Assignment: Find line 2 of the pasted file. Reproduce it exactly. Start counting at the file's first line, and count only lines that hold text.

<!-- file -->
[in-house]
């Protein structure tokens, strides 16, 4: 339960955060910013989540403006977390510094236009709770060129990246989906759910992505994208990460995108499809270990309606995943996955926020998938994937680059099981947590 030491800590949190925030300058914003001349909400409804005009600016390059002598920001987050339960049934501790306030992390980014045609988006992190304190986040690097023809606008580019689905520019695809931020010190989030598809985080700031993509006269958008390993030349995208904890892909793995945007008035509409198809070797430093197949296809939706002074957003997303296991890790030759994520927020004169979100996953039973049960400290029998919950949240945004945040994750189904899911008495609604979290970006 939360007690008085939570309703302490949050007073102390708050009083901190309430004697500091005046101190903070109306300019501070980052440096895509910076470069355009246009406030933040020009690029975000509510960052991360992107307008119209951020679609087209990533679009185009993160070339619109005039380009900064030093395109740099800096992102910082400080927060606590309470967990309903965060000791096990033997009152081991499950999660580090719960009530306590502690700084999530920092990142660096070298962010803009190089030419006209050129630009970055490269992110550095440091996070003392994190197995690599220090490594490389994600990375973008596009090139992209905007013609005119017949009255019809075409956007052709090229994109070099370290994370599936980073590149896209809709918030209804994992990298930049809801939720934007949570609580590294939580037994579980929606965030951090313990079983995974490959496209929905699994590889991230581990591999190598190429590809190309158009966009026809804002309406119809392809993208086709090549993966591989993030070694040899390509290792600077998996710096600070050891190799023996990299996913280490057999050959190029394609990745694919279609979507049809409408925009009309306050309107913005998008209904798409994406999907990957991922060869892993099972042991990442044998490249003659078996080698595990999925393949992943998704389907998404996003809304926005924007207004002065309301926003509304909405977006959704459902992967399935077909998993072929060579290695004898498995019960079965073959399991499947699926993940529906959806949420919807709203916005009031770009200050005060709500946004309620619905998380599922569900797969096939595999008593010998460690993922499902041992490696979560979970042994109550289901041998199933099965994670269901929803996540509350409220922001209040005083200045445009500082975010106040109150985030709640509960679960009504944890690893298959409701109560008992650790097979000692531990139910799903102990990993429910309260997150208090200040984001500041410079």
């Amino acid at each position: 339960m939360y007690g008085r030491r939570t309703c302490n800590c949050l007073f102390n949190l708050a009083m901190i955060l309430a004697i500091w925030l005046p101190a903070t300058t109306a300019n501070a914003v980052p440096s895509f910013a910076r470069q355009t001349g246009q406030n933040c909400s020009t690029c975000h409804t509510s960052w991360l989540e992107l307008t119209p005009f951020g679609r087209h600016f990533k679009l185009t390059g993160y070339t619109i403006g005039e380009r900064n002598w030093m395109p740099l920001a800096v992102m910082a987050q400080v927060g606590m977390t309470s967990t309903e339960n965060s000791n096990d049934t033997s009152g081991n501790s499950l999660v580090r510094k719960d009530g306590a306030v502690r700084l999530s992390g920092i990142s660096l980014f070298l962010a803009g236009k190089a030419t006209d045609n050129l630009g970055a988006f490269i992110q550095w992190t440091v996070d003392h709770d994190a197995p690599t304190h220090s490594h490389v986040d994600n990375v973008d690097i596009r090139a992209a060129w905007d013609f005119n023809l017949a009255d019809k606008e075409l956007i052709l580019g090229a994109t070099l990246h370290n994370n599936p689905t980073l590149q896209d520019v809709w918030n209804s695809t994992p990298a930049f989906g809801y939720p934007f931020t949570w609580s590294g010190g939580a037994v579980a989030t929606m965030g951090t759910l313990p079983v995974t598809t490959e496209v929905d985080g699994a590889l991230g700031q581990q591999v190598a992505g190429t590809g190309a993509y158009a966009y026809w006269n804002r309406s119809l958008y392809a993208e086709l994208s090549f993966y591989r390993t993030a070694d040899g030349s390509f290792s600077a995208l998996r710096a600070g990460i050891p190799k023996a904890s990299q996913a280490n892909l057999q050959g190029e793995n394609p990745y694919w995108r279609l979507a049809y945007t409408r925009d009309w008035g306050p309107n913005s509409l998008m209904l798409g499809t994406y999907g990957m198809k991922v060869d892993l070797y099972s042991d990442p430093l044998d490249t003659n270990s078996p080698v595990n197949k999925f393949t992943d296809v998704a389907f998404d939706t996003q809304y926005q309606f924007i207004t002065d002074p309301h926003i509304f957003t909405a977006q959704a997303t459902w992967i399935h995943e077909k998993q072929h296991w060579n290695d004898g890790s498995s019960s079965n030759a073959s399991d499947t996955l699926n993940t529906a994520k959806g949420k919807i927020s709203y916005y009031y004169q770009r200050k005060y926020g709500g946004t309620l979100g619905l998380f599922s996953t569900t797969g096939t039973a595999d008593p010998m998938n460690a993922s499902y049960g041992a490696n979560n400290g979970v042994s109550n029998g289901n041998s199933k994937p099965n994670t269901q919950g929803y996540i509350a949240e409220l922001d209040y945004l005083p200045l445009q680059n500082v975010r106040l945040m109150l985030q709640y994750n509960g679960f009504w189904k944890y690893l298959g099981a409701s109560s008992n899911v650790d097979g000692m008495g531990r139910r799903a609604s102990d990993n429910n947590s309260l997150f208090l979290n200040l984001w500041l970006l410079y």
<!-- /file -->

């Protein structure tokens, strides 16, 4: 339960955060910013989540403006977390510094236009709770060129990246989906759910992505994208990460995108499809270990309606995943996955926020998938994937680059099981947590 030491800590949190925030300058914003001349909400409804005009600016390059002598920001987050339960049934501790306030992390980014045609988006992190304190986040690097023809606008580019689905520019695809931020010190989030598809985080700031993509006269958008390993030349995208904890892909793995945007008035509409198809070797430093197949296809939706002074957003997303296991890790030759994520927020004169979100996953039973049960400290029998919950949240945004945040994750189904899911008495609604979290970006 939360007690008085939570309703302490949050007073102390708050009083901190309430004697500091005046101190903070109306300019501070980052440096895509910076470069355009246009406030933040020009690029975000509510960052991360992107307008119209951020679609087209990533679009185009993160070339619109005039380009900064030093395109740099800096992102910082400080927060606590309470967990309903965060000791096990033997009152081991499950999660580090719960009530306590502690700084999530920092990142660096070298962010803009190089030419006209050129630009970055490269992110550095440091996070003392994190197995690599220090490594490389994600990375973008596009090139992209905007013609005119017949009255019809075409956007052709090229994109070099370290994370599936980073590149896209809709918030209804994992990298930049809801939720934007949570609580590294939580037994579980929606965030951090313990079983995974490959496209929905699994590889991230581990591999190598190429590809190309158009966009026809804002309406119809392809993208086709090549993966591989993030070694040899390509290792600077998996710096600070050891190799023996990299996913280490057999050959190029394609990745694919279609979507049809409408925009009309306050309107913005998008209904798409994406999907990957991922060869892993099972042991990442044998490249003659078996080698595990999925393949992943998704389907998404996003809304926005924007207004002065309301926003509304909405977006959704459902992967399935077909998993072929060579290695004898498995019960079965073959399991499947699926993940529906959806949420919807709203916005009031770009200050005060709500946004309620619905998380599922569900797969096939595999008593010998460690993922499902041992490696979560979970042994109550289901041998199933099965994670269901929803996540509350409220922001209040005083200045445009500082975010106040109150985030709640509960679960009504944890690893298959409701109560008992650790097979000692531990139910799903102990990993429910309260997150208090200040984001500041410079």